The release of Nintendo's DS in 2004 marked a rebirth for the brand. Long relegated to the background because of Sony's supremacy in the home-gaming console market, Nintendo carved out a space for itself by outfitting its new handheld console with a touch screen.
The new handheld console ushered in a different way of gaming. Its two displays, which recalled the old Nintendo multi-screen Game and Watch, multiplied the possibilities. Building on that diversity, the game library gradually opened up to a new type of audience. Late in 2005, Nintendogs–a kind of canine Tamagotchi–was released. It's an extremely simple game aimed primarily at non-gamers. This first title in the Touch! Generations line was an unqualified success. A few months later, Dr. Kawashima arrived on the DS scene with Brain Age. The game quickly became popular and can be played by anyone from age seven to 77, according to the company. Nintendo had then succeeded in gaining casual-gaming market share for consoles.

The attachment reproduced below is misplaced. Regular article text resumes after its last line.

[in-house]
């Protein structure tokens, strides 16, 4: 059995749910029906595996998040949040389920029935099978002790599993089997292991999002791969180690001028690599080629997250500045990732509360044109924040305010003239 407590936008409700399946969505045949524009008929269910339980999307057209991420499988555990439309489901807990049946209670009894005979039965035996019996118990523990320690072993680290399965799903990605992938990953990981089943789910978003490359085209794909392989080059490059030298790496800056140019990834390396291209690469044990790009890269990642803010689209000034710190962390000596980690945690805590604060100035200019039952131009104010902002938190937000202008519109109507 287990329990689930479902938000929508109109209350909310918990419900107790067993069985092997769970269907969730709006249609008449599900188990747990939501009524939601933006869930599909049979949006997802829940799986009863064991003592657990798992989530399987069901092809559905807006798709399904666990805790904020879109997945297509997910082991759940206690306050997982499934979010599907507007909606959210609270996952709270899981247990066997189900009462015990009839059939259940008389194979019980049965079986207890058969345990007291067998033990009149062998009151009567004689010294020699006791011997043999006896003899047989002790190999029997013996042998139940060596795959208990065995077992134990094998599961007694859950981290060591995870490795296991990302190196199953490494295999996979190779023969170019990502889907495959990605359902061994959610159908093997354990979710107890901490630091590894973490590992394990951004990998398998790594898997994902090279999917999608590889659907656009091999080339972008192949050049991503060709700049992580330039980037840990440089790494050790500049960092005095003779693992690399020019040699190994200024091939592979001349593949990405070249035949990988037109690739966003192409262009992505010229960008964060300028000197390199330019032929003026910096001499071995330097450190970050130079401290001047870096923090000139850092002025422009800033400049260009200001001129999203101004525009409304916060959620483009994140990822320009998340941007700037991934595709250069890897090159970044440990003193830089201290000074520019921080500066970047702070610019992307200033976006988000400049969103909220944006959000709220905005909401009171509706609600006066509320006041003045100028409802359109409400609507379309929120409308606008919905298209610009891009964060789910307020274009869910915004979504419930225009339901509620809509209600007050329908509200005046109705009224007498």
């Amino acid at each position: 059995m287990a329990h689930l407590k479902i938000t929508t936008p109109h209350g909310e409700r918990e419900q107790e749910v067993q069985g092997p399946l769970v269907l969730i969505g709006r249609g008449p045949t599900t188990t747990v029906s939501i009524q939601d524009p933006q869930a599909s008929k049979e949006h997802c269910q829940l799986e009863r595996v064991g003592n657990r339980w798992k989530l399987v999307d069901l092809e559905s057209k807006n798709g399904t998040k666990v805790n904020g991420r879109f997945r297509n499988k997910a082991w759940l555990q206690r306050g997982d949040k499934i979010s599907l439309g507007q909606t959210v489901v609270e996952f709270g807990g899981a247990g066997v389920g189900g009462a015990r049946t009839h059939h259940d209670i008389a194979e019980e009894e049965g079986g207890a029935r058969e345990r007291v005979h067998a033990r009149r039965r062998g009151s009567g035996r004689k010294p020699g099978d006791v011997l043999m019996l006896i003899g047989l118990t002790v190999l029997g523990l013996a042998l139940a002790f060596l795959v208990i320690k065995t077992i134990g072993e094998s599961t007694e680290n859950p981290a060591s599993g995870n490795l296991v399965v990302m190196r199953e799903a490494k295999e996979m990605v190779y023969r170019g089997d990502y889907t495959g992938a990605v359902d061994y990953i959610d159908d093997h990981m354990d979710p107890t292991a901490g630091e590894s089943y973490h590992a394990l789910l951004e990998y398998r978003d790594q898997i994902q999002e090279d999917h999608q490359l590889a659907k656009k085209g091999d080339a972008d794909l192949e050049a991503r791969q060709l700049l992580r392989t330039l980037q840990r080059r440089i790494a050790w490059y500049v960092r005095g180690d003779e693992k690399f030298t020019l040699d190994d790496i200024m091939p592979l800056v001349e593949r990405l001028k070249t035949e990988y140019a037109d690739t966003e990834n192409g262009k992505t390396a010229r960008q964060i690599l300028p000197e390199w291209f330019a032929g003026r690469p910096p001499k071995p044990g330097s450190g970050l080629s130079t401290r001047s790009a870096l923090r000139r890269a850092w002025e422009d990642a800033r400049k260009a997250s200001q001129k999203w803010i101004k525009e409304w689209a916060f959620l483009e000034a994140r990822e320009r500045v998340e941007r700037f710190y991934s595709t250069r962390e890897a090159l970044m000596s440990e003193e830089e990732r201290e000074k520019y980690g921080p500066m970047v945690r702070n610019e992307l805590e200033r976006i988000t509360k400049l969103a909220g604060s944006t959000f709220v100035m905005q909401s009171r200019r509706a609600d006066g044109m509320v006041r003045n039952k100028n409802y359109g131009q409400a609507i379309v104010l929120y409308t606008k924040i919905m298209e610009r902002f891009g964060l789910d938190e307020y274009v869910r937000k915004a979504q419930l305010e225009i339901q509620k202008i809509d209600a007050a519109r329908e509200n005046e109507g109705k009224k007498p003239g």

Two versions of the DS have been released so far. The initial version showed no real effort at refined visual design and was nicknamed the DS Fat. In mid-2006, its design was reworked and released under the “Lite” name. The new handheld was thinner and totally sleek, making it an object that could easily be slipped into a bag or purse. Four years after its launch, the DS is still riding high on the charts. As a matter of fact, it’s the best-selling console in the world, with 100 million units sold.
Today, Nintendo is determined to keep the run going with the launch of the DSi, the third version of its portable console. But is it a future success or just a courtesy update? To find out, Tom’s Guide put it through its paces before the release set for midnight April 5.